Discharge of treated municipal-sewage effluent to the Carson River in western Nevada and eastern California ceased by 1987 and resulted in a substantial decrease in phosphorus concentrations in the Carson River. Nonetheless, concentrations of total phosphorus and suspended sediment still commonly exceed beneficial-use criteria established for the Carson River by the Nevada Division of Environmental Protection. Potential sources of phosphorus in the study area include natural inputs from undisturbed soils, erosion of soils and streambanks, construction of low-head dams and their destruction during floods, manure production and grazing by cattle along streambanks, drainage from fields irrigated with streamwater and treated municipal-sewage effluent, ground-water seepage, and urban runoff including inputs from golf courses. In 2000, the U.S. Geological Survey (USGS), in cooperation with Carson Water Subconservancy District, began an investigation with the overall purpose of providing managers and regulators with information necessary to develop and implement total maximum daily loads for the Carson River. Two specific goals of the investigation were (1) to identify those reaches of the Carson River upstream from Lahontan Reservoir where the greatest increases in phosphorus and suspended-sediment concentrations and loading occur, and (2) to identify the most important sources of phosphorus within the reaches of the Carson River where the greatest increases in concentration and loading occur.
Total-phosphorus concentrations in surface-water samples collected by USGS in the study area during water years 2001-02 ranged from <0.01 to 1.78 mg/L and dissolved-orthophosphate concentrations ranged from <0.01 to 1.81 mg/L as phosphorus. In streamflow entering Carson Valley from headwater areas in the East Fork Carson River, the majority of samples exceeding the total phosphorus water-quality standard of 0.1 mg/L occur during spring runoff (March, April, and May) when suspended-sediment concentrations are high. Downstream from Carson Valley, almost all samples exceed the water-quality standard, with the greatest concentrations observed during spring and summer months.
Estimated annual total-phosphorus loads ranged from 1.33 tons at the West Fork Carson River at Woodfords to 43.41 tons at the Carson River near Carson City during water years 2001-02. Loads are greatest during spring runoff, followed by fall and winter, and least during the summer, which corresponds to the amount of streamflow in the Carson River. The estimated average annual phosphorus load entering Carson Valley was 21.9 tons; whereas, the estimated average annual phosphorus load leaving Carson Valley was 37.8 tons, for an annual gain in load across Carson Valley of 15.9 tons. Thus, about 58 percent of the total-phosphorus load leaving Carson Valley on an annual basis could be attributed to headwater reaches upstream from Carson Valley. During spring and summer (April 1-September 30) an average of 85 percent of the total-phosphorus load leaving Carson Valley could be attributed to headwater reaches. During fall and winter (October 1-March 31) only 17 percent of the phosphorus load leaving Carson Valley could be attributed to headwater reaches.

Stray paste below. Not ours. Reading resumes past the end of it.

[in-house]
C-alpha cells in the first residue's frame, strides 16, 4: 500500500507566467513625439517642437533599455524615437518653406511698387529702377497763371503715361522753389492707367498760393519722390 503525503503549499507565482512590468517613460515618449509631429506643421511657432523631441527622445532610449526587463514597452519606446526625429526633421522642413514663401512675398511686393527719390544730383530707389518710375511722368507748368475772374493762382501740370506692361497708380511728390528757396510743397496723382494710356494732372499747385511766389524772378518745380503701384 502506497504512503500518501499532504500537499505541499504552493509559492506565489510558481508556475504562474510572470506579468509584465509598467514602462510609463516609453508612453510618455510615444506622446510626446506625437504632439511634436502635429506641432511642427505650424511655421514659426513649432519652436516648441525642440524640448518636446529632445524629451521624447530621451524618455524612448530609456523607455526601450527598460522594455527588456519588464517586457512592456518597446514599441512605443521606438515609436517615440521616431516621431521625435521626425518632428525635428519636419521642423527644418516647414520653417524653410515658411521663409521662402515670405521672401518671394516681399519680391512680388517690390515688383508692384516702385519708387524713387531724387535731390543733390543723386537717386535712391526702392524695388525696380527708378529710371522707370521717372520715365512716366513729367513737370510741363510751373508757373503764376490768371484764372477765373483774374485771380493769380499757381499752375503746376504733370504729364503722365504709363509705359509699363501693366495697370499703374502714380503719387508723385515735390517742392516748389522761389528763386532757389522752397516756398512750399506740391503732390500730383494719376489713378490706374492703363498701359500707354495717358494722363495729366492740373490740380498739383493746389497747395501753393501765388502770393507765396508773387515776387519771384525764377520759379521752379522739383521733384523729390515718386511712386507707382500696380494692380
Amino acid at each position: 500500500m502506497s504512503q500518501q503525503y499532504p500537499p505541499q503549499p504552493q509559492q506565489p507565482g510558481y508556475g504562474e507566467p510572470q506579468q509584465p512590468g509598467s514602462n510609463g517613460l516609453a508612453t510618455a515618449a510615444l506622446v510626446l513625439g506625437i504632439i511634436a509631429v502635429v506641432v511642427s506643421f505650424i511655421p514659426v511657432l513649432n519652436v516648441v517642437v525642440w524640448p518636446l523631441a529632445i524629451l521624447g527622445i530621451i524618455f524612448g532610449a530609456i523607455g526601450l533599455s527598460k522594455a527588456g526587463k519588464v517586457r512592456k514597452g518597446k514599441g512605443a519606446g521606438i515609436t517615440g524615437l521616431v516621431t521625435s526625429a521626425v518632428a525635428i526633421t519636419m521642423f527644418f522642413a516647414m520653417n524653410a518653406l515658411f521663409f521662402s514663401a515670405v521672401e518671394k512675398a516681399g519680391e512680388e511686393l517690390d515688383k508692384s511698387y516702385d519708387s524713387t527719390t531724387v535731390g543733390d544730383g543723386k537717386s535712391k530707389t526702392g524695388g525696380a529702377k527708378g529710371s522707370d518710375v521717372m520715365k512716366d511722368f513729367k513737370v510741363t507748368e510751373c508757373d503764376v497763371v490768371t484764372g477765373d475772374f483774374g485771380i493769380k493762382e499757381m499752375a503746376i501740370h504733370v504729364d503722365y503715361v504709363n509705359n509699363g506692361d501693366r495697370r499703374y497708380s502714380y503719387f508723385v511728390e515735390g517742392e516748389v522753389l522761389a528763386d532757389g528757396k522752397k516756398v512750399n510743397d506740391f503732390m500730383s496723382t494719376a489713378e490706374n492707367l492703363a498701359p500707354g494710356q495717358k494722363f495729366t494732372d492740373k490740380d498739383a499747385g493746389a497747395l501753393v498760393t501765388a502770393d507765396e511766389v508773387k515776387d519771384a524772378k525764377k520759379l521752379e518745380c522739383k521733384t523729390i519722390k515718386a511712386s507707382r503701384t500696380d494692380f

The composition of the phosphorus changes during summer from particulate phosphorus entering Carson Valley to dissolved orthophosphate leaving Carson Valley. Particulate phosphorus entering Carson Valley could be settling out when water is applied to fields and be replaced by dissolved orthophosphate from other sources. Alternatively, the particulate phosphorus could be converted to dissolved orthophosphate as it travels across Carson Valley. Data collected during the study are not sufficient to distinguish between the two possibilities.
Eagle Valley and Dayton-Churchill Valleys may act as sinks for phosphorus. On an annual basis, during water years 2001-02, about 90 percent of the phosphorus entering Eagle Valley left the